How do I ask for raise at my nonprofit when we're broke?
December 15, 2017 11:06 PM   Subscribe

Not only do I want a raise and promotion at my nonprofit that is struggling financially, I know the money can ostensibly come from some bloat that we have with dead-weight colleagues. But how to make this case without throwing people under the bus?

All of the advice that comes with asking for raises and promotions always say to talk about what's good about you and not what's bad about others. Totally get it, and I'm absolutely 100% prepared to do that. The newish CEO (4 months) is a fan of mine and has mentioned that "I could go anywhere". And he knows that he has to make some big changes with regards to structure and the like if we're to move forward as an organization.

We're running a deficit. We're in not-so-good financial straits, and that's partially because we have folks who have worked here for over 20 years that haven't learned new skills or been even tested to see if they could sink or swim if they had been forced to learn new skills. There's definitely room to shed and rearrange things and therefore money. I don't want to mention that there are "those people" that are affecting our bottom line, but I am anticipating push back on an ask for a raise because we don't have the funds.

I've also read in previous questions that" Your manager doesn't actually care why you want a salary increase, just that you do." Is that even true? Does it apply to my case?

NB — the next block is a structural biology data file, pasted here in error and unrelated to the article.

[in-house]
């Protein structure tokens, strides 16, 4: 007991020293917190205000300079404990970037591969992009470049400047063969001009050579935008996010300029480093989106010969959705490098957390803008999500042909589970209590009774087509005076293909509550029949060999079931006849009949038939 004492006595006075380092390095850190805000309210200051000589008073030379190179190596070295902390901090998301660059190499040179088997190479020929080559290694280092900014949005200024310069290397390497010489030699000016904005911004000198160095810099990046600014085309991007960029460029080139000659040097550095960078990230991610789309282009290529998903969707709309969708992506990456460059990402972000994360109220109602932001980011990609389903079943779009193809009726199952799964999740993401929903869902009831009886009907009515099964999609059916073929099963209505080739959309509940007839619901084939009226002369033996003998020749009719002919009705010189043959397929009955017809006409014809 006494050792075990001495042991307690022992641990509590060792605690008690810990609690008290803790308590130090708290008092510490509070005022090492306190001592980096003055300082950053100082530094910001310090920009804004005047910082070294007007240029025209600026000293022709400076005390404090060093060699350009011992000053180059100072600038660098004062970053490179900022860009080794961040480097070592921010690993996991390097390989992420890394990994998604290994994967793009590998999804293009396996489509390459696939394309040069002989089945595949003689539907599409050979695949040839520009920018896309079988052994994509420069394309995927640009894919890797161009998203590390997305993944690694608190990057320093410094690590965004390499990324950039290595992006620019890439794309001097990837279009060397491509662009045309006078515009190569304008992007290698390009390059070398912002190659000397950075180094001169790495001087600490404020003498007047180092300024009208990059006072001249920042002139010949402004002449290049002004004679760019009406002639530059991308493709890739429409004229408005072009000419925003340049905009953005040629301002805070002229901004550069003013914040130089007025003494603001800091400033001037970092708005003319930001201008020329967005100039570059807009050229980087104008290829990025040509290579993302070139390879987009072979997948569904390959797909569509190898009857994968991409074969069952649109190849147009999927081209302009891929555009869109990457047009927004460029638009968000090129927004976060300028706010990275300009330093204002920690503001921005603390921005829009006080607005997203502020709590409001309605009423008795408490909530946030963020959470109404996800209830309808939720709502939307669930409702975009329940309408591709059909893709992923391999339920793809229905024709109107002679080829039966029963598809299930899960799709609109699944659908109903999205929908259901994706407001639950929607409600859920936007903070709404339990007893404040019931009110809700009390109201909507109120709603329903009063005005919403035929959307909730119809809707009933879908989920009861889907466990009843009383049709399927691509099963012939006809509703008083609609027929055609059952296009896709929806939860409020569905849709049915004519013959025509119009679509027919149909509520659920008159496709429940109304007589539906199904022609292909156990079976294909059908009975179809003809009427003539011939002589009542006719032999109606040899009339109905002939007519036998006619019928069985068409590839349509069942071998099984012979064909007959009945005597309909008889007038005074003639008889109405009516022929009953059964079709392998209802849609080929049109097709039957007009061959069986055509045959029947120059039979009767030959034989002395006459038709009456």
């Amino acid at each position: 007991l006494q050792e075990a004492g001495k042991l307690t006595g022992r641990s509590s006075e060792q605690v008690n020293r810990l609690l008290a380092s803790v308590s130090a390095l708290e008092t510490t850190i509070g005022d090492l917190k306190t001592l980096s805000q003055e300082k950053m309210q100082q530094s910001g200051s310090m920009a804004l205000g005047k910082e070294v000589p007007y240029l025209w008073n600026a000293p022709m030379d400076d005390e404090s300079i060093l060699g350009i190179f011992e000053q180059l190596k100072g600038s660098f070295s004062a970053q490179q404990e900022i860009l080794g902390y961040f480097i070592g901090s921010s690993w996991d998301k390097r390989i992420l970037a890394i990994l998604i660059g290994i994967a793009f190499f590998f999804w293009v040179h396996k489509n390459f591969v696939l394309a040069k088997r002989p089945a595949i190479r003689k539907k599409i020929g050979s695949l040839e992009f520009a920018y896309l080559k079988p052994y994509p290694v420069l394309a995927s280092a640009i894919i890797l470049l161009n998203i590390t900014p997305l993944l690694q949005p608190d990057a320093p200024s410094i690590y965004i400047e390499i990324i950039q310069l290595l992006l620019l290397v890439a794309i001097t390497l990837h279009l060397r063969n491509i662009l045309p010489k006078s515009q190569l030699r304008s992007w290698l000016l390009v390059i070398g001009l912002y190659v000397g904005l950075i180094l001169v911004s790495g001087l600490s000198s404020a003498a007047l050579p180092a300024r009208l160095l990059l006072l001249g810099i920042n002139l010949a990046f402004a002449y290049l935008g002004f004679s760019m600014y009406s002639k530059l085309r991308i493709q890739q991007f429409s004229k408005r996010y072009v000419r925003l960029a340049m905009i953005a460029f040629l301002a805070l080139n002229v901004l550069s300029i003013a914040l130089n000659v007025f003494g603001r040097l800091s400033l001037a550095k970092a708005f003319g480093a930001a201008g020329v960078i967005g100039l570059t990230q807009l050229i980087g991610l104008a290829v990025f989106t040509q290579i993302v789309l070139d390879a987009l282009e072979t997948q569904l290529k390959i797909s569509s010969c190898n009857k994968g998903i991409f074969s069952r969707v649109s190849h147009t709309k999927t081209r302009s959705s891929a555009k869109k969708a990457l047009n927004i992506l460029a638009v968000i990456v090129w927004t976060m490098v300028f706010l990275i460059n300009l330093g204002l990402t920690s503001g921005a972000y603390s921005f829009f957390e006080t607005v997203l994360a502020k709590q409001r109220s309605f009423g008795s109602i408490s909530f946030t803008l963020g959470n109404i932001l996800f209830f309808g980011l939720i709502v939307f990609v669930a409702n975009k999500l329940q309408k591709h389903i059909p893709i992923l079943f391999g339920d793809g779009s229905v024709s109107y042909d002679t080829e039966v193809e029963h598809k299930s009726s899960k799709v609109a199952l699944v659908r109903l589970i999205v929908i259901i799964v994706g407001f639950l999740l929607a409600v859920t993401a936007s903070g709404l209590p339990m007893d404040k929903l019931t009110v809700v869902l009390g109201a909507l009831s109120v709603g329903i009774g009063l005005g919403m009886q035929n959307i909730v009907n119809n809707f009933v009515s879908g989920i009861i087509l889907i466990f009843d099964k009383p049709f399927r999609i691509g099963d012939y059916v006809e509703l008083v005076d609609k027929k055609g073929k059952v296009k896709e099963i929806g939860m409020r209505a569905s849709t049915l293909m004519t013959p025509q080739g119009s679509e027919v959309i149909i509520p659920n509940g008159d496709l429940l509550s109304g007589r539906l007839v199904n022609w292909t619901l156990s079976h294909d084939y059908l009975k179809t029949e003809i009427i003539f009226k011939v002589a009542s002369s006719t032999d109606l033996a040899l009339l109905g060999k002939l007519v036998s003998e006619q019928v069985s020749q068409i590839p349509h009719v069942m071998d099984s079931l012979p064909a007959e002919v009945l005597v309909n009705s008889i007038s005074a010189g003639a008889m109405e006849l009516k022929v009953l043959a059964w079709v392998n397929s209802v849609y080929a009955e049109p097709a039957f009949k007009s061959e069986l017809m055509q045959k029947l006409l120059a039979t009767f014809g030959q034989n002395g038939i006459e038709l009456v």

How do I best make my case for a raise, other than pointing to everything I'm doing great at and helping to grow the org? Should I make actual recommendations for restructuring? How do I do that gracefully?

Thanks, team.
posted by anonymous to Work & Money (7 answers total)
There's definitely room to shed and rearrange things and therefore money.
First, that is not real money until the reorganization and related firing actually happen and then they have to account for the costs of severance and replacement hires before they have anything left over to pay you with.
Second, if the organization is running a deficit, the first thing they will want to do with the extra money freed up from any reorganization is to reduce the deficit, not raise salaries.
There is just no good way to say, "fire the deadbeats and use the money to pay me"

I think your better strategy is to have a one-on-one meeting to talk about the future of the organization and your role in the changes that are coming. I would signal that you are looking for a raise but in the context of how your role and organization will be changing - not something you expect to happen tomorrow.